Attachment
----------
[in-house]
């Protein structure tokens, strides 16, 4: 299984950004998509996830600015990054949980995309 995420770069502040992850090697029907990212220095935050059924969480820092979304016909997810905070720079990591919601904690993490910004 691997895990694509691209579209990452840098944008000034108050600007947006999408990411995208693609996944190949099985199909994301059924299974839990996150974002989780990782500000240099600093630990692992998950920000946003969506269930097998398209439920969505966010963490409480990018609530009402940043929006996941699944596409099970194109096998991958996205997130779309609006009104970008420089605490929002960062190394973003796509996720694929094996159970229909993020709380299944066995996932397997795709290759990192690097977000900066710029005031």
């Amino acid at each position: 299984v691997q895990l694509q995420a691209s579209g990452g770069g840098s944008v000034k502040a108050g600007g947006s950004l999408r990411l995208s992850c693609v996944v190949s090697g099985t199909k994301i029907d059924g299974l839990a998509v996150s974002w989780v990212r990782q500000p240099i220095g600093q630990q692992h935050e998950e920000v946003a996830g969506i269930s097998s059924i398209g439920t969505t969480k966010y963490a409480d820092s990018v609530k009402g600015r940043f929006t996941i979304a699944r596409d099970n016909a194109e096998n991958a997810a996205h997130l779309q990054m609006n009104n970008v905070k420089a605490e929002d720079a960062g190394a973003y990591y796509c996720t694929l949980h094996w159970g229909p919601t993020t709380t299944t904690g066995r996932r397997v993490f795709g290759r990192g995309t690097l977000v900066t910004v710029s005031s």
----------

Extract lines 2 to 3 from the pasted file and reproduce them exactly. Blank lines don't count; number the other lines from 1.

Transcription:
């Protein structure tokens, strides 16, 4: 299984950004998509996830600015990054949980995309 995420770069502040992850090697029907990212220095935050059924969480820092979304016909997810905070720079990591919601904690993490910004 691997895990694509691209579209990452840098944008000034108050600007947006999408990411995208693609996944190949099985199909994301059924299974839990996150974002989780990782500000240099600093630990692992998950920000946003969506269930097998398209439920969505966010963490409480990018609530009402940043929006996941699944596409099970194109096998991958996205997130779309609006009104970008420089605490929002960062190394973003796509996720694929094996159970229909993020709380299944066995996932397997795709290759990192690097977000900066710029005031």
């Amino acid at each position: 299984v691997q895990l694509q995420a691209s579209g990452g770069g840098s944008v000034k502040a108050g600007g947006s950004l999408r990411l995208s992850c693609v996944v190949s090697g099985t199909k994301i029907d059924g299974l839990a998509v996150s974002w989780v990212r990782q500000p240099i220095g600093q630990q692992h935050e998950e920000v946003a996830g969506i269930s097998s059924i398209g439920t969505t969480k966010y963490a409480d820092s990018v609530k009402g600015r940043f929006t996941i979304a699944r596409d099970n016909a194109e096998n991958a997810a996205h997130l779309q990054m609006n009104n970008v905070k420089a605490e929002d720079a960062g190394a973003y990591y796509c996720t694929l949980h094996w159970g229909p919601t993020t709380t299944t904690g066995r996932r397997v993490f795709g290759r990192g995309t690097l977000v900066t910004v710029s005031s």